For fine armoires, allow some time for Barr's. This red barn structure, with more than 30 dealers, stars Friedman and Timmons Antiques, purveyors of 18th- and 19th-century French country and formal armoires and bedroom suites. With good prices, this is the place for that big purchase to make your boudoir a bit more decadent.

Jan Timmons, who buys from Paris hotels, French estates, Belgian pickers and country homes, said, "Our average armoire sells for about $3,000, about $1,500 under retail. We sell many to decorators who resell them to clients for $4,500 to $5,000."

Besides keeping your cashmere sorted, these solid cherry, walnut or oak beauties with original finishes, curved legs, carvings, crests, inlaid work or bevelled mirrored doors voguishly hide stereos and television sets.

Before leaving Adamstown, make a quick trip to Weaver's Antique Mall in Sinking Springs, about a mile north of Adamstown. This yellow brick building, with large plate glass reminiscent of a car dealership's, houses 120 dealers, few salespeople and no bargaining. But patient hunting through rows of small booths may get you a good buy like a four-piece, real Victorian wicker settee, table and sidechairs for $1,200 or a camelback trunk for $69. Downstairs, at Scattered Treasures, one of the area's largest selections of vintage clothing, rows of pristine white Victorian tea dresses daintily float above racks of high-button shoes. Pick your fantasy here from a wide selection of Amish bonnets to boa wraps.

Adamstown, the East Coast antiques mecca, mesmerizes. Pat Fair, who furnished her Vandiver Inn in Havre de Grace, Maryland with assorted Adamstown finds, said, "We've been here many times and the prices are 25 percent less on good quality furniture that's ready to put in your house. I've bought three or four walnut carved Victorian beds, armoires, paintings and lamps. It's definitely worth the trip." GETTING THERE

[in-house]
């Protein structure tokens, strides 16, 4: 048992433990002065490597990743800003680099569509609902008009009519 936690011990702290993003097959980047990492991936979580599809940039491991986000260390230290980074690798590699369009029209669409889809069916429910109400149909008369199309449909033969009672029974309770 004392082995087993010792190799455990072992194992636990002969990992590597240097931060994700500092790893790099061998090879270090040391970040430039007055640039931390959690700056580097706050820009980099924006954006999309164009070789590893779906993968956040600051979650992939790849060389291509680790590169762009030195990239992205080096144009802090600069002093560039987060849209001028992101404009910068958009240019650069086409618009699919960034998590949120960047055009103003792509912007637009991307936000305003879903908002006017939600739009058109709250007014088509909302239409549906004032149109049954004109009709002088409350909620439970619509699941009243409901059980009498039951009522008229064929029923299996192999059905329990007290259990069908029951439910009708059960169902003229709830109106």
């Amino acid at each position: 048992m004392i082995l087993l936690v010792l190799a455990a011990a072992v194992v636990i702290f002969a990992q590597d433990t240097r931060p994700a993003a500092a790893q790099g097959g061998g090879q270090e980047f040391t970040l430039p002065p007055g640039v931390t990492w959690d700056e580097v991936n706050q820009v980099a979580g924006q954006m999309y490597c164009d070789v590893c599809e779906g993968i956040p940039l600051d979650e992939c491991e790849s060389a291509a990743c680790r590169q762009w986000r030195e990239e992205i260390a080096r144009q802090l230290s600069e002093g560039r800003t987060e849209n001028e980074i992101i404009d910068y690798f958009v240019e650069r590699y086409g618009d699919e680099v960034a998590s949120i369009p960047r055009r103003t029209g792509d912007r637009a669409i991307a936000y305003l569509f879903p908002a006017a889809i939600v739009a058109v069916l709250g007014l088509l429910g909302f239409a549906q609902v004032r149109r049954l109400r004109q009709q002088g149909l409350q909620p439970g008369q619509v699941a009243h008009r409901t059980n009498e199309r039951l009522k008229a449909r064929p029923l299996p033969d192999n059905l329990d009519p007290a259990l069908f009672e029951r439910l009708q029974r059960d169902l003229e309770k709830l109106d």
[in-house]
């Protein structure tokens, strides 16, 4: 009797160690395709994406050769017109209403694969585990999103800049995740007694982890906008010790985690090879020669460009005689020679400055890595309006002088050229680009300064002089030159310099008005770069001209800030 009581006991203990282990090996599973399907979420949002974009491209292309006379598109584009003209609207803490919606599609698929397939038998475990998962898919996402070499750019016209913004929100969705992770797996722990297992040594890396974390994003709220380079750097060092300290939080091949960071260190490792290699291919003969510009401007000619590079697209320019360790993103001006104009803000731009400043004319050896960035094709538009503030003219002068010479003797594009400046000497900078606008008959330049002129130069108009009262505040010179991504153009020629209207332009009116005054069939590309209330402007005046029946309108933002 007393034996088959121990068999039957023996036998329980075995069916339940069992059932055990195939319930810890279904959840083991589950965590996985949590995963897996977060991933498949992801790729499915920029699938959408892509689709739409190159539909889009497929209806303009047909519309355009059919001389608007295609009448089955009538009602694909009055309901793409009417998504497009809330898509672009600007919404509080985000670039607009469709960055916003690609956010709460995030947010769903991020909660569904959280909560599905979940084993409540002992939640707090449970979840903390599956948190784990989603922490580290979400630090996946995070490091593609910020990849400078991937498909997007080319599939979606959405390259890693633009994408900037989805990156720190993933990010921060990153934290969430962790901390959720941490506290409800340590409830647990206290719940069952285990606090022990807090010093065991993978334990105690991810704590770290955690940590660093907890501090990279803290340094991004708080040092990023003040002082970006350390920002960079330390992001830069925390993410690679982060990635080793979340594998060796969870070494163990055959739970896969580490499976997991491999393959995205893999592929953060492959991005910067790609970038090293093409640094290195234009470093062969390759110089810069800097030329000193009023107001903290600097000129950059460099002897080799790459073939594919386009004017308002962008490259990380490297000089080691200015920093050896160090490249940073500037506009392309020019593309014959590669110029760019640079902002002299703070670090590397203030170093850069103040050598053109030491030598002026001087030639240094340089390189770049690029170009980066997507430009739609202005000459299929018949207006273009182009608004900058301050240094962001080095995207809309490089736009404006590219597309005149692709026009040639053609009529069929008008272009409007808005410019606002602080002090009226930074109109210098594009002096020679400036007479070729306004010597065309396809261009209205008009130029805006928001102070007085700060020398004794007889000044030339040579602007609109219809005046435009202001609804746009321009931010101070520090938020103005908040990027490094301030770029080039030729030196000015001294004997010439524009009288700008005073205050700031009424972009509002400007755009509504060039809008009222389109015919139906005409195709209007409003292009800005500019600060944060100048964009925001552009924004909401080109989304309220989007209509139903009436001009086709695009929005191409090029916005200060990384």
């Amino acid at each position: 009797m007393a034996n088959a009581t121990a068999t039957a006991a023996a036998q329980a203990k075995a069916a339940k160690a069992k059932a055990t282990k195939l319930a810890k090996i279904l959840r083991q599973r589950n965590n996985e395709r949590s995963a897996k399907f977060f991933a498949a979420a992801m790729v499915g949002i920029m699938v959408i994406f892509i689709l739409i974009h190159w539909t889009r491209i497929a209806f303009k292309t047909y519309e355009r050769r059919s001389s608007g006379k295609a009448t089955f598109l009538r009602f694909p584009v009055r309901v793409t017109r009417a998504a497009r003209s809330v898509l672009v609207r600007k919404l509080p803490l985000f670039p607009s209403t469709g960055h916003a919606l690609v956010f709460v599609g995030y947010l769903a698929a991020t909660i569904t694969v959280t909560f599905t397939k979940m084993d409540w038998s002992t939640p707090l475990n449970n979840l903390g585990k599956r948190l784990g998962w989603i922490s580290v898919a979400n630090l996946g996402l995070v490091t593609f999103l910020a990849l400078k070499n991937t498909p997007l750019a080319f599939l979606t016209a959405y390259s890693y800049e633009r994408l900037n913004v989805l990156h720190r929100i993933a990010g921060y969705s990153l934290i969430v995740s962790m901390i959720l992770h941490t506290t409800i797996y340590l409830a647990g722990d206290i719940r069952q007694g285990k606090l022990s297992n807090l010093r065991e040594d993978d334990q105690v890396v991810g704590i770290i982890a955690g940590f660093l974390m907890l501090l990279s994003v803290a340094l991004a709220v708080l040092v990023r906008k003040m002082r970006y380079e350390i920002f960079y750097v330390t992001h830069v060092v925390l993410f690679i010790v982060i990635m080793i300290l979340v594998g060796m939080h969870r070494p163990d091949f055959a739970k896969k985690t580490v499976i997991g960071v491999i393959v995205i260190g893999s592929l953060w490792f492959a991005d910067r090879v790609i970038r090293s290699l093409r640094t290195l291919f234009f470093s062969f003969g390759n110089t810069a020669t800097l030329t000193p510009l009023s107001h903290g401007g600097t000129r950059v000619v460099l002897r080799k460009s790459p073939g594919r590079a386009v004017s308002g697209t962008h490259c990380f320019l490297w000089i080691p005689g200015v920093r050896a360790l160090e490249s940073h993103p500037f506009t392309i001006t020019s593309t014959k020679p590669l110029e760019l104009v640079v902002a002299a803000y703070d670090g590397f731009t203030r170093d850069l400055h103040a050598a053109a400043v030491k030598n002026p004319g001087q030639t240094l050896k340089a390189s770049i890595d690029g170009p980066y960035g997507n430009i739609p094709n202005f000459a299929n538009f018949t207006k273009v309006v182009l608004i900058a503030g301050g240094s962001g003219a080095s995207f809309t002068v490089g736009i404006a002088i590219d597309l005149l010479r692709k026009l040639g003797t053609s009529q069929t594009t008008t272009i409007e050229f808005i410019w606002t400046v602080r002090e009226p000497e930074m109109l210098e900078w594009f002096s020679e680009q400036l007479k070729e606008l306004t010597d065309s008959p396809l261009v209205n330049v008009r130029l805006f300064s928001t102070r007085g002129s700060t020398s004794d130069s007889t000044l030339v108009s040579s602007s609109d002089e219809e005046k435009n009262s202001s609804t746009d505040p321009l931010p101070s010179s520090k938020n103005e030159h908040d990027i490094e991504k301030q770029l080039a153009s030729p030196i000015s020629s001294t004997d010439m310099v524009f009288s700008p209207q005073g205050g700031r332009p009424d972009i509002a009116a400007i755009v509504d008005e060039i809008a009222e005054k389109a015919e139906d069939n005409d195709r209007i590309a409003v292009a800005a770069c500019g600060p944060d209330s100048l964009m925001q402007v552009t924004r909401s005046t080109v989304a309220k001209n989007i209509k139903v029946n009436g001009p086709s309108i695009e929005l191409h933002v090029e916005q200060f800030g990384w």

Take I-95 north to Baltimore Beltway I-695 west, to I-83 north toward Harrisburg to Pennsylvania Turnpike east to exit 21. About 170 miles, or 3 1/2 hours. WHERE TO GO

ED STOUDT'S BLACK ANGUS RESTAURANT AND ANTIQUES MALL -- on U.S. 272, one mile north of Pennsylvania Turnpike exit 21. Sundays 8 to 5. 215/484-4385. Christkindlesmart, each Sunday Nov. 22 to Dec. 20: in addition to the antiques dealers, 50 craftspeople sell Christmas crafts.

RENNINGER'S -- U.S. 272, 1/2-mile north of Pennsylvania Turnpike exit 21. Sundays 7:30 to 5. 215/267-2177.

ADAMS ANTIQUES AND COLLECTIBLES -- U.S. 272, almost 1/2-mile north of Pennsylvania Turnpike exit 21. Sundays 8 to 6. 215/267-8444.

BARR'S AUCTION AND EXCHANGE -- U.S. 272, just north of Pennsylvania Turnpike exit 21, between the Holiday Inn and Howard Johnson's. Saturdays 10 to 5; Sundays 8 to 5. 215/267-2861.

WEAVER'S ANTIQUE MALL -- in Sinking Springs, on U.S. 222, four miles north of Pennsylvania Turnpike exit 21. (From Barr's, take U.S. 272 north about one mile past Black Angus to where 272 north joins 222. Monday, Thursday, Friday and Saturday 10 to 5, Sunday 9 to 5. 215/777-8535. WHERE TO STAY HISTORIC SMITHTON INN -- Built in 1763 for bed and board travelers, the Smithton Inn continues that tradition by offering guests modern comforts in an ambiance of Amish good spirit. Colorful Pennyslvania Dutch quilts, blanket chests and plants brighten the rooms, all of which feature beds hand-crafted by co-owner Allen Smith, as well as goose down pillows and flannel nightshirts. 900 West Main Street, Ephrata, PA 17522. 717/733-6094. Rates: doubles $45-$110, suites $125-$140. Includes full breakfast.

JOYCE STEVENSON of Bed and Breakfast of Southeast Pennsylvania can find you a cozy room in a charming bed and breakfast like Springwoods of Reinholds, Pennsylvania, a 19th-century farmhouse filled with antiques and collectibles, and surrounded by fir trees and mountain springs. Breakfast specialties include popovers with homemade raspberry jam. Rates: $55 double, shared bath. Call Stevenson at 215/845-3526, or write P.O. Box 278, RD 1, Barto, PA 19504.